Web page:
There isn't a congregation in Nicaragua that doesn't need more brothers, but Jean has relatives in Pearl Lagoon, and my family are no longer in Nicaragua. If they do come back it won't be to the Pacific. So after weighing our options we decided to move back to Pearl Lagoon.
We had left Pearl Lagoon initially for a variety of reasons, one being that we were newly married and wanted space. Another being the need for online work. Taking Jean back to Canada requires jumping through endless and seemingly impossible hoops. Thus, since I am unwilling to live away from Jean for months at a time we must support ourselves as other "digital nomads" do, by making our living off of the internet.
A few years ago, you could forget about getting a stable internet connection in Pearl Lagoon. Or even stable electricity for that matter. Things have changed a bit. A few new telecom companies have made their way into Nicaragua and brought some stiff competition for the existing internet providers. This has encouraged the well established ones to provide better services in more remote areas. The result being that one can now get a DSL broadband connection in Pearl Lagoon. It isn't cheap, but it works. This gave us the opportunity to go back "home" to the place we first met, and where both of us had spent most of our time in Nicaragua.
There were some snags in our move. We had some things we wanted to take with. We had bought our own furniture in Tola and didn't like the idea of losing on all of that. So we looked into hiring a truck to drive us there with all our furniture, now that the road is much better as well. We also didn't want to make the cats endure a 10 hour bus ride in the heat and in a tiny carrier.
The truck ended up being too expensive, so we considered renting a truck and hiring someone to drive it for us. I can legally drive in Nicaragua with a Canadian licence, but I wasn't comfortable doing this because of how foreigners are seen by police.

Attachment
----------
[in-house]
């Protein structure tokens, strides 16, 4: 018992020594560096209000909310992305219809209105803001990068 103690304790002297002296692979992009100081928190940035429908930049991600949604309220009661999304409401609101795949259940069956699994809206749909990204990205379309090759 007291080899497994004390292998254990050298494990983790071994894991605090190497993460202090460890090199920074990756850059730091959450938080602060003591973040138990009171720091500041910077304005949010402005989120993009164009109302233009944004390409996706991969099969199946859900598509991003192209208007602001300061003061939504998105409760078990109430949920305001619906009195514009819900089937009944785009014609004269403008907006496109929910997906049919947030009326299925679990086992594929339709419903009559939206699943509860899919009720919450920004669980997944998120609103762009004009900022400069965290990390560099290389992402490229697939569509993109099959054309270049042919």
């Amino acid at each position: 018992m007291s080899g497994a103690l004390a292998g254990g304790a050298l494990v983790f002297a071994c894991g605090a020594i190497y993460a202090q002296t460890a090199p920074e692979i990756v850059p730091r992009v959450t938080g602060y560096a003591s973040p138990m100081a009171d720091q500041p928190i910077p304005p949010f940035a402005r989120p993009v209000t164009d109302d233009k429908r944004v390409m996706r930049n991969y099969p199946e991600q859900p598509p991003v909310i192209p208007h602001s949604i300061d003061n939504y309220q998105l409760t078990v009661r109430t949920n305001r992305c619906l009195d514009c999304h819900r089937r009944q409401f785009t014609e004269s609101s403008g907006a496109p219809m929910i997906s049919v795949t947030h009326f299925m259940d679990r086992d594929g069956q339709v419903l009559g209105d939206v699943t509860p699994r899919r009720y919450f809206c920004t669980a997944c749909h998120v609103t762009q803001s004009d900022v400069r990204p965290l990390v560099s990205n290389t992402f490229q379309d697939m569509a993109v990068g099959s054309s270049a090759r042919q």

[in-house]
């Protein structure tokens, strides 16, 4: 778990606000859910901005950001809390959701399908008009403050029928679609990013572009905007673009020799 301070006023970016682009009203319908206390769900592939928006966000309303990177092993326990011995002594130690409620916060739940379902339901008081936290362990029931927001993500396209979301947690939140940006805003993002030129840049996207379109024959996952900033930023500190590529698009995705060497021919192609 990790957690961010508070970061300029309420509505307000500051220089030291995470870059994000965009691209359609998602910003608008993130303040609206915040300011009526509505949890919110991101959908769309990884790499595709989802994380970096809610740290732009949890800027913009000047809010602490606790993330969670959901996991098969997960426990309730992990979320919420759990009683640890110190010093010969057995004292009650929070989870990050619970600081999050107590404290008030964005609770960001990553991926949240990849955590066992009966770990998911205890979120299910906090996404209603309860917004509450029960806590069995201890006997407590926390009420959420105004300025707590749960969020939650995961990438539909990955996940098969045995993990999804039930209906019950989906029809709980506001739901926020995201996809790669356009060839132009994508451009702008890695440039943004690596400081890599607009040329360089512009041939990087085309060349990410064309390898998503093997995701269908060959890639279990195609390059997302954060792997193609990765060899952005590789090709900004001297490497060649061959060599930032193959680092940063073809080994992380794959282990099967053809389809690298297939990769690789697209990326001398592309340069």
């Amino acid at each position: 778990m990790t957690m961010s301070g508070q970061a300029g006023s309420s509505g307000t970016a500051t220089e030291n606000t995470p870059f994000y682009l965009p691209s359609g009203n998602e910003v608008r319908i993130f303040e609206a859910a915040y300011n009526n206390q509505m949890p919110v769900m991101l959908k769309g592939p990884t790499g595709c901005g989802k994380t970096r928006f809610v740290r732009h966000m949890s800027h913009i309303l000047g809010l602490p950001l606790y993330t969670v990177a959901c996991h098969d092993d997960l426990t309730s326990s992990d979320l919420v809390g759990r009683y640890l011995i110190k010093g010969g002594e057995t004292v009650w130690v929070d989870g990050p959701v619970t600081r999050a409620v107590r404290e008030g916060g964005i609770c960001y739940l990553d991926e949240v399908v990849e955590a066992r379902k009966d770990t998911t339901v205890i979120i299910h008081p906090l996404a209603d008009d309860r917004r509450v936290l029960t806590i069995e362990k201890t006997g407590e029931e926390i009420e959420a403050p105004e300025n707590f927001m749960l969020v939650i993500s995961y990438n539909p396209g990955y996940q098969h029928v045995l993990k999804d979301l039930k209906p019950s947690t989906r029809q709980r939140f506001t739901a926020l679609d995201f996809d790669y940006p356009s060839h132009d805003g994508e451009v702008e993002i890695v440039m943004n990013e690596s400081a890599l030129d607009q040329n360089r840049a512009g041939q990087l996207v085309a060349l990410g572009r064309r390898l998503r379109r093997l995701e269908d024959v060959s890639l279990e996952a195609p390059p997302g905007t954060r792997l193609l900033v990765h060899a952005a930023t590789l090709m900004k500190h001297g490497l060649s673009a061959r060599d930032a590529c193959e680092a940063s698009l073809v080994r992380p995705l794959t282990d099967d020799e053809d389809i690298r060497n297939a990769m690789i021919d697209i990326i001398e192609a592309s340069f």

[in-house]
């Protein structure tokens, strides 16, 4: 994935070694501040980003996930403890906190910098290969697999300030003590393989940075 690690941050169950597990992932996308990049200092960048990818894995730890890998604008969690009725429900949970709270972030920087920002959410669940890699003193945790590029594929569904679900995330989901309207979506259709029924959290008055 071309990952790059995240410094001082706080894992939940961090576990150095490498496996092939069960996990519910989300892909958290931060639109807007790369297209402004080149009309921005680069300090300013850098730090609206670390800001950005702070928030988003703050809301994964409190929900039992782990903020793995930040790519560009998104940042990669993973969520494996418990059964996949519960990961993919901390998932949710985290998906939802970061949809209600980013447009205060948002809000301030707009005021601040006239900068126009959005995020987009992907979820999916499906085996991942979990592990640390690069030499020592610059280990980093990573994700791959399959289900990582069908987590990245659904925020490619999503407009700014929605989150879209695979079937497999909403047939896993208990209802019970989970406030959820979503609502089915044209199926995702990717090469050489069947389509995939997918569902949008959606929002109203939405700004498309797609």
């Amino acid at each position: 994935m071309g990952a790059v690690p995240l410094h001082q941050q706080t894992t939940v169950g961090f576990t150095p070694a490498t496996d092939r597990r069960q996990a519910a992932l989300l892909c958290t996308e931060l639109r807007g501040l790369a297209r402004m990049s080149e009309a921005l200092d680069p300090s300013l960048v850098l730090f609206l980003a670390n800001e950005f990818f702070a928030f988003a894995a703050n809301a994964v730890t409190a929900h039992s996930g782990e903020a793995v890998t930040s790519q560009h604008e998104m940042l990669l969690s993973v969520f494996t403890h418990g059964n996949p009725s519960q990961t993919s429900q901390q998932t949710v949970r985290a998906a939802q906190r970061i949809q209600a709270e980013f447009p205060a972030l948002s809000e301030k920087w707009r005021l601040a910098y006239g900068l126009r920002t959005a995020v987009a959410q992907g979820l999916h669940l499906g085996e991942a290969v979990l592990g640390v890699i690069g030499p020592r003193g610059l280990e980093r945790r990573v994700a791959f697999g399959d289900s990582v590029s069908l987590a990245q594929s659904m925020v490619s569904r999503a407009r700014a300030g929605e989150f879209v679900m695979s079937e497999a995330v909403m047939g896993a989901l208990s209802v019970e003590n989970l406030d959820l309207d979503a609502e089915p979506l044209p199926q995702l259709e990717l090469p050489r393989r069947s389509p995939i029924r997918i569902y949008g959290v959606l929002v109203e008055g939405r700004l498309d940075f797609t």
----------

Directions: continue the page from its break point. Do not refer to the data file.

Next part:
Then a couple interested in visiting Pearl Lagoon offered to drive us and our things in their own truck. This was by far the best option, but the plan was "mashed up" when Nicaragua was hit with a wave of political unrest. Although we haven't been affected by the protests that are going on right now directly, there are roadblocks on the major roads from time to time and this would add some major delays to a cross-country roadtrip. After having delayed our trip for an entire month we decided it was simply time to go. We had found everything we needed in Pearl lagoon: A house to rent, an internet connection, and even furniture. So we sold everything and bought a plane ticket.
We hired a taxi, driven by a local brother from Rivas (who by the way was a fantastic driver, well done Jose). Who managed to sneak by every single roadblock by going down back roads and through small towns on the way to Managua. We skirted around Granada and popped out near Tipitapa, bringing us to the Managua Airport without coming across any trouble or entering Managua itself.
|Nicaraguan cat carrier|
Just in case our trip sounded too easy, our panga from Bluefields broke down twice for a combined period of half an hour. The words "throw the anchor" are not words you want to hear when you're tired and eager to get home.
|Everything we own|
|Whiskey in "his" hotel room|
|Roadblocks? Where we're going we don't need roads!|
|A surprise layover in Paradise|
|Our first meeting back home in Lagoon|
|The new building used as a Kingdom Hall in Pearl Lagoon|
|Whiskey helping me get back into blogging.|